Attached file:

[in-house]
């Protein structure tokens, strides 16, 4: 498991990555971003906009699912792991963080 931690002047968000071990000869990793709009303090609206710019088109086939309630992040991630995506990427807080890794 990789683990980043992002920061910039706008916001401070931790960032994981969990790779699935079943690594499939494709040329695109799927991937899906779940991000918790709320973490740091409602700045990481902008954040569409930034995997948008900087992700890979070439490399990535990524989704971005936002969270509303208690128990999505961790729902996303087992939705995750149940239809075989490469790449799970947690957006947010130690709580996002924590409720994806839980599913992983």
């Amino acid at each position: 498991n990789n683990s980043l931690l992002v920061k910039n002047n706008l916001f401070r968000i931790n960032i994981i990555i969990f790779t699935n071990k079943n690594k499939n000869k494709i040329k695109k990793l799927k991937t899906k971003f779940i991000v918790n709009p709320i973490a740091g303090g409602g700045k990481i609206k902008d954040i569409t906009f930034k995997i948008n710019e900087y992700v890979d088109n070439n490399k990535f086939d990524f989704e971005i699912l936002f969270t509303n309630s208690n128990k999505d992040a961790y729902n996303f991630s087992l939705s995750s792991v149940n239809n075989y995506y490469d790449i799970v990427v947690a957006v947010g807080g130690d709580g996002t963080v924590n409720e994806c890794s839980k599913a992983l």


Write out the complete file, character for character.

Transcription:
[in-house]
């Protein structure tokens, strides 16, 4: 498991990555971003906009699912792991963080 931690002047968000071990000869990793709009303090609206710019088109086939309630992040991630995506990427807080890794 990789683990980043992002920061910039706008916001401070931790960032994981969990790779699935079943690594499939494709040329695109799927991937899906779940991000918790709320973490740091409602700045990481902008954040569409930034995997948008900087992700890979070439490399990535990524989704971005936002969270509303208690128990999505961790729902996303087992939705995750149940239809075989490469790449799970947690957006947010130690709580996002924590409720994806839980599913992983």
């Amino acid at each position: 498991n990789n683990s980043l931690l992002v920061k910039n002047n706008l916001f401070r968000i931790n960032i994981i990555i969990f790779t699935n071990k079943n690594k499939n000869k494709i040329k695109k990793l799927k991937t899906k971003f779940i991000v918790n709009p709320i973490a740091g303090g409602g700045k990481i609206k902008d954040i569409t906009f930034k995997i948008n710019e900087y992700v890979d088109n070439n490399k990535f086939d990524f989704e971005i699912l936002f969270t509303n309630s208690n128990k999505d992040a961790y729902n996303f991630s087992l939705s995750s792991v149940n239809n075989y995506y490469d790449i799970v990427v947690a957006v947010g807080g130690d709580g996002t963080v924590n409720e994806c890794s839980k599913a992983l």